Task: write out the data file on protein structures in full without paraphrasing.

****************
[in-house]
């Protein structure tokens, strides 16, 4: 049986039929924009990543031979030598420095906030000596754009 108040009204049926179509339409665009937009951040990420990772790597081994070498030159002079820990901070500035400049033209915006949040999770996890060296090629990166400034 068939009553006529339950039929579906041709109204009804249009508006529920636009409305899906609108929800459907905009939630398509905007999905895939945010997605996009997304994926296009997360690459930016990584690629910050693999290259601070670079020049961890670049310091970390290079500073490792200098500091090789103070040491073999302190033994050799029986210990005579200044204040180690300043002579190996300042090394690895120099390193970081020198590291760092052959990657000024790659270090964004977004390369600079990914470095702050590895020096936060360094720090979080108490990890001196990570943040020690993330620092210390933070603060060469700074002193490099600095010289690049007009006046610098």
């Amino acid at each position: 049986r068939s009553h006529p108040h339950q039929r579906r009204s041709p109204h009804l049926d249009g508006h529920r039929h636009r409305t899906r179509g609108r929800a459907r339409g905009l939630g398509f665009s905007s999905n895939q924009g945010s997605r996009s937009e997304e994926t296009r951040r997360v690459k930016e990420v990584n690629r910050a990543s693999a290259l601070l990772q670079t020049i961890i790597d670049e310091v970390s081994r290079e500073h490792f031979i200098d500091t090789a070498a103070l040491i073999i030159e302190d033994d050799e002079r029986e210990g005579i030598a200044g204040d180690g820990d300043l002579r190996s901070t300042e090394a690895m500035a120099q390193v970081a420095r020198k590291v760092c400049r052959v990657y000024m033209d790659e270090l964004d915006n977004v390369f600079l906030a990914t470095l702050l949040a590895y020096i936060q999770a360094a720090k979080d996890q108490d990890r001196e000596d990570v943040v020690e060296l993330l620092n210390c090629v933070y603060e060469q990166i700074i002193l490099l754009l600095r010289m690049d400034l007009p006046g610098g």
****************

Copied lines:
[in-house]
């Protein structure tokens, strides 16, 4: 049986039929924009990543031979030598420095906030000596754009 108040009204049926179509339409665009937009951040990420990772790597081994070498030159002079820990901070500035400049033209915006949040999770996890060296090629990166400034 068939009553006529339950039929579906041709109204009804249009508006529920636009409305899906609108929800459907905009939630398509905007999905895939945010997605996009997304994926296009997360690459930016990584690629910050693999290259601070670079020049961890670049310091970390290079500073490792200098500091090789103070040491073999302190033994050799029986210990005579200044204040180690300043002579190996300042090394690895120099390193970081020198590291760092052959990657000024790659270090964004977004390369600079990914470095702050590895020096936060360094720090979080108490990890001196990570943040020690993330620092210390933070603060060469700074002193490099600095010289690049007009006046610098």
């Amino acid at each position: 049986r068939s009553h006529p108040h339950q039929r579906r009204s041709p109204h009804l049926d249009g508006h529920r039929h636009r409305t899906r179509g609108r929800a459907r339409g905009l939630g398509f665009s905007s999905n895939q924009g945010s997605r996009s937009e997304e994926t296009r951040r997360v690459k930016e990420v990584n690629r910050a990543s693999a290259l601070l990772q670079t020049i961890i790597d670049e310091v970390s081994r290079e500073h490792f031979i200098d500091t090789a070498a103070l040491i073999i030159e302190d033994d050799e002079r029986e210990g005579i030598a200044g204040d180690g820990d300043l002579r190996s901070t300042e090394a690895m500035a120099q390193v970081a420095r020198k590291v760092c400049r052959v990657y000024m033209d790659e270090l964004d915006n977004v390369f600079l906030a990914t470095l702050l949040a590895y020096i936060q999770a360094a720090k979080d996890q108490d990890r001196e000596d990570v943040v020690e060296l993330l620092n210390c090629v933070y603060e060469q990166i700074i002193l490099l754009l600095r010289m690049d400034l007009p006046g610098g």